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International Monetary Fund. European Dept.

1. After a past shock that led to a reduction in transnational banking transactions, Lithuania’s financial sector has readjusted to serving non-residents, posing higher money laundering risk, mostly through Fintech companies.2 The non-resident activity in Lithuania has decreased significantly following the financial integrity breaches at Snoras and Ukio banks that lost their licenses in 2011 and 2013, respectively, with involvement of the latter in the “laundromat” operations where Lithuania was used as a transit point for suspicious transactions allegedly linked to foreign criminal activity.3, 4 Subsequently, the BoL focused its monitoring on daily non-resident deposits and transactions in Lithuanian banks. Due to the recent growth of the fintech hub, Lithuania’s financial sector’s focus shifted away from bank-centric focus on servicing domestic market to facilitation of cross-border payments, with most transactions conducted by non-residents with origination and destination outside Lithuania, including higher Money Laundering and Terrorism Financing (ML/TF) risk countries.5 Fintech developments have impacted the financial sector and risk profile of the country, challenging the authorities’ resources and capacity to mitigate the ML/TF risks.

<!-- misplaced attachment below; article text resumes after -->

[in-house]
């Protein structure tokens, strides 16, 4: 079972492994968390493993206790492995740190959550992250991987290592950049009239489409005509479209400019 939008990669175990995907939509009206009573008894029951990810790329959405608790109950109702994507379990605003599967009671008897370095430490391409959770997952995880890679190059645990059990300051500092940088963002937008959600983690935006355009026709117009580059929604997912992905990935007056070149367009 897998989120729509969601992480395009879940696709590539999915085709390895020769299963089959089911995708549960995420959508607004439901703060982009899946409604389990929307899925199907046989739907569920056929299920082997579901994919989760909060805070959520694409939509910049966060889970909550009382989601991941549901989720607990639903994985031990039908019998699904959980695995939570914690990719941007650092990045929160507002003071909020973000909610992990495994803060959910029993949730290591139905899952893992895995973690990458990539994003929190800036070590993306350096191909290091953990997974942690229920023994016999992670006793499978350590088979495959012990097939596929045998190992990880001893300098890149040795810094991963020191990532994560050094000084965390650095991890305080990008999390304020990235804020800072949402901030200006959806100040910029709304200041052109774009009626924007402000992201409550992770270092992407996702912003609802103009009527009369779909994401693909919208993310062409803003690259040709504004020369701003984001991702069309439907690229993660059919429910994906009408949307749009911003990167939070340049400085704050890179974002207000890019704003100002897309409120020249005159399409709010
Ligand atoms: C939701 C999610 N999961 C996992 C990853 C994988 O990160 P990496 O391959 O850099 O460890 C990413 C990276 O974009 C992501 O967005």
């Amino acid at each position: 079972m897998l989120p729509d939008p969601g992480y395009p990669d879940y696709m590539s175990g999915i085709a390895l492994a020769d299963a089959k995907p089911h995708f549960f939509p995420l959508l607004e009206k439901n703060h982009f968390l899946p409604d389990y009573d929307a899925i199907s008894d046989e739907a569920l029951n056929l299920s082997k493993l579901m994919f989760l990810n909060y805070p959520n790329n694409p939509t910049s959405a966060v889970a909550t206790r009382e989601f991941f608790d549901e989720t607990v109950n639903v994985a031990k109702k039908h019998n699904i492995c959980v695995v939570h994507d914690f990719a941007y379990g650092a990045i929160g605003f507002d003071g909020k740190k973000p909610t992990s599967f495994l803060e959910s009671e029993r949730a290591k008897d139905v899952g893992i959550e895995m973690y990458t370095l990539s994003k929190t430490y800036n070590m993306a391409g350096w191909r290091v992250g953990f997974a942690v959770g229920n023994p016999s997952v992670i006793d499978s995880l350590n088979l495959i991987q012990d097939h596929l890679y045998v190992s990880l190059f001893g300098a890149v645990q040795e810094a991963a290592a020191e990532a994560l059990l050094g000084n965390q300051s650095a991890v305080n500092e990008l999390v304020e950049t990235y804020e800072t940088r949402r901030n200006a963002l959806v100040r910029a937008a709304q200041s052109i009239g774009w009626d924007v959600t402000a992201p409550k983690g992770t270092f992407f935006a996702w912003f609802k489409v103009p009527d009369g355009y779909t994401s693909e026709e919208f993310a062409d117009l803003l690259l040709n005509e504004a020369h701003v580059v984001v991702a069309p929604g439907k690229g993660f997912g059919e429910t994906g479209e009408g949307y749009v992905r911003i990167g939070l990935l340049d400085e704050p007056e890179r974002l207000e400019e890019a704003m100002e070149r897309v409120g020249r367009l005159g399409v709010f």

International Monetary Fund. European Dept.

With a demonstrated resilience to the crisis and the recovery gaining strength, macroeconomic policies should aim at preserving stability and complementing structural reforms that address long-standing challenges. A medium-term plan to rebuild buffers, support potential growth, and target pockets of vulnerability would help address pre-existing disparities and poverty. Sustained productivity growth, supported by the implementation of politically difficult but needed structural reforms, is the only way to support high wage growth and convergence with Western Europe. Failure to do so could jeopardize Lithuania’s hard-earned competitiveness gains.